Yesterday I realized that it's been 50 years since I graduated from college. 50 years! Could I even have been alive 50 years ago? I am not a red wood tree, or an ancient tortoise. I'm the same person I was when I was twelve years old. So how could I be thinking about going to my 50th class reunion in April. I'm just a baby. To be precise, a war baby. One of those born just before the ending of World War II, a time and culture so different from today one wonders how we got here.
Fifty years ago, women were "co-eds" not students. Students were men.
Fifty years ago, women were in school to find husbands. Men's and women's jobs were different back then, listed in separate classified ads. And unless you wanted to teach or become a secretary or nurse, it was hard to imagine what else to do except be a wife and mother.
Fifty years ago, we were reeling from being at war. Stability and responsibility, while underlying post-war values, were being slammed by a wave of change the war had put into effect. The atomic bomb had left a sense of insecurity and fear of destruction. Rock and roll provided a cultural bomb, exciting the young while bringing panic to those associating peace and well being with the comforts of a new GE refrigerator and the big C word, conformity.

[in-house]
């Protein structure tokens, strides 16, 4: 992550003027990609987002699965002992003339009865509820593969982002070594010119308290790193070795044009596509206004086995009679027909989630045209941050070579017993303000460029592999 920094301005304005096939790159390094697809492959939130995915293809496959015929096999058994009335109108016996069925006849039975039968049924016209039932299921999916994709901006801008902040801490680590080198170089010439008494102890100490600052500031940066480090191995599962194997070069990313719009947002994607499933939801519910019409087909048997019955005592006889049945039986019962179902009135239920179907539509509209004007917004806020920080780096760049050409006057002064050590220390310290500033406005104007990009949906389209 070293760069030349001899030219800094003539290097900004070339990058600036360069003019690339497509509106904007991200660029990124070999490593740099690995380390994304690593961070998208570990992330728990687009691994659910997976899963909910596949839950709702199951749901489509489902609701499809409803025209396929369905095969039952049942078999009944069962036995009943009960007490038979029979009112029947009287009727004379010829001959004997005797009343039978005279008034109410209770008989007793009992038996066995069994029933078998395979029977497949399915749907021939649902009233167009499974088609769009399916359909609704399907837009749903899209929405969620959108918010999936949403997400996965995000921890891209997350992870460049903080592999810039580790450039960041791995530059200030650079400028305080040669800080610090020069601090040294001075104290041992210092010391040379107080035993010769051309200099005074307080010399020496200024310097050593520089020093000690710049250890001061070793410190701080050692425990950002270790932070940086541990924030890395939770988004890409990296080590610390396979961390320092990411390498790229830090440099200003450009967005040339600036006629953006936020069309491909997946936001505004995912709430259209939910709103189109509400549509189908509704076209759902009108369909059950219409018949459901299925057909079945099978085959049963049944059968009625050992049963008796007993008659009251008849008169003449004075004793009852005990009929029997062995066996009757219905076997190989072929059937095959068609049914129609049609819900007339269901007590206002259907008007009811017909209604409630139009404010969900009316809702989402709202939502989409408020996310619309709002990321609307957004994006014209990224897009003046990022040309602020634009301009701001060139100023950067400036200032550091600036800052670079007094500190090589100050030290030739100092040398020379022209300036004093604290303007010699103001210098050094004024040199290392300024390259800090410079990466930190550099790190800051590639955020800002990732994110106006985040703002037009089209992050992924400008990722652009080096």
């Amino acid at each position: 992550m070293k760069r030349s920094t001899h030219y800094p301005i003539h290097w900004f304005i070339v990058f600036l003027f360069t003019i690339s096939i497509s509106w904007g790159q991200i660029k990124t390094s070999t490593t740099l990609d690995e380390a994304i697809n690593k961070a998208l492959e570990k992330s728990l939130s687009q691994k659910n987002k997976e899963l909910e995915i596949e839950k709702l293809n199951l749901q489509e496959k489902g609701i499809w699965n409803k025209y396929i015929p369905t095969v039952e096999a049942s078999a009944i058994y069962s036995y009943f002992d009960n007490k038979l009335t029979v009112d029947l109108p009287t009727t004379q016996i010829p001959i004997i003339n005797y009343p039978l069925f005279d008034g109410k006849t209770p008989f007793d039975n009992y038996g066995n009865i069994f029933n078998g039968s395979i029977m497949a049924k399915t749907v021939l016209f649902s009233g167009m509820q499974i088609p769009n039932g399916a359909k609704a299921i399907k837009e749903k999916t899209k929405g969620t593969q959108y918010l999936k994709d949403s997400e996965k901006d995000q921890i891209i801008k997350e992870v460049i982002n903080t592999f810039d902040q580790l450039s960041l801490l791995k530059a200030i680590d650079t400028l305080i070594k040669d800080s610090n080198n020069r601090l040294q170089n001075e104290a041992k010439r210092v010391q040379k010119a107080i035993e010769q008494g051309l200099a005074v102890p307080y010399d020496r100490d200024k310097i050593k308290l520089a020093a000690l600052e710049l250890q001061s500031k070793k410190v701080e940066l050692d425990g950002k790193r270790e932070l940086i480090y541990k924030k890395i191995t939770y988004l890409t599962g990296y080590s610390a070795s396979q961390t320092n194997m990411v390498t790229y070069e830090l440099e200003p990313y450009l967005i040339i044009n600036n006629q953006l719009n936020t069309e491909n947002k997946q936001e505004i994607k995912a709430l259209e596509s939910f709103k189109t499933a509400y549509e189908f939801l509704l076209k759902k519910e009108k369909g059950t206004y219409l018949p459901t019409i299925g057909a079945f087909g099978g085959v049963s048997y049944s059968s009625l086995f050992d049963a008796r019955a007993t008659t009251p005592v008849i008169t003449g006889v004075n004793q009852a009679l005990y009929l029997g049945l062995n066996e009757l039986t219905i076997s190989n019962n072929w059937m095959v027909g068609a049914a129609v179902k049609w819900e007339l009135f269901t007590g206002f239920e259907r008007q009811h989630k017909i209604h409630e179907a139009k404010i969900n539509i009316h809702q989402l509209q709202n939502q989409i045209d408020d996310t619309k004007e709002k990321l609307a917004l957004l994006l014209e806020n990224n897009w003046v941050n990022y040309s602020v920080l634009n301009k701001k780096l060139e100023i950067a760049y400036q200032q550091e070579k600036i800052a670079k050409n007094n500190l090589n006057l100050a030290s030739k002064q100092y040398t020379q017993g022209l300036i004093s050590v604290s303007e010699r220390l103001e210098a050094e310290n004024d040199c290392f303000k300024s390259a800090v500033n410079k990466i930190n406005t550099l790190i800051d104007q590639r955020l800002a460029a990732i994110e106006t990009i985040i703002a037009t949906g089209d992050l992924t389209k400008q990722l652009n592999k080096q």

Fifty years ago, something was in the air that suggested that being like "the Jones" was a good idea. And "the Jones" were the new modern couple who lived in a new modern suburb with new, modern appliances and a console TV.
For many, it was easy back then to think that things in American were going great. And then all of a sudden, things weren't.
Thanks to Life Magazine and television, we began seeing our society for what it was and was not. We saw poverty on young families faces, a tearful parade for an assassinated President, the church where little children were bombed to death for being African American. We also saw itsy bitsy bikinis, mini-skirts, Jimmi Hendrix, the impact of the Pill, a trip to the moon, Hippies, and, of course, the trappings of yet another war, Vietnam!
And I was living in the middle of all this ... fifty years ago! Looking back, it's like a cavern between then and now. And here I am, standing on the edge, feeling like a prehistoric tortoise, not a youngster at all, wondering who else might remember all this and what experiences and lessons learned there are to share.
Where are the war babies I went to school with? How did they adapt to so many changes? How have they evolved and transformed?
I may wonder how it's possible I've lived all these past 50 years, but I'm looking forward to sharing all of it this spring.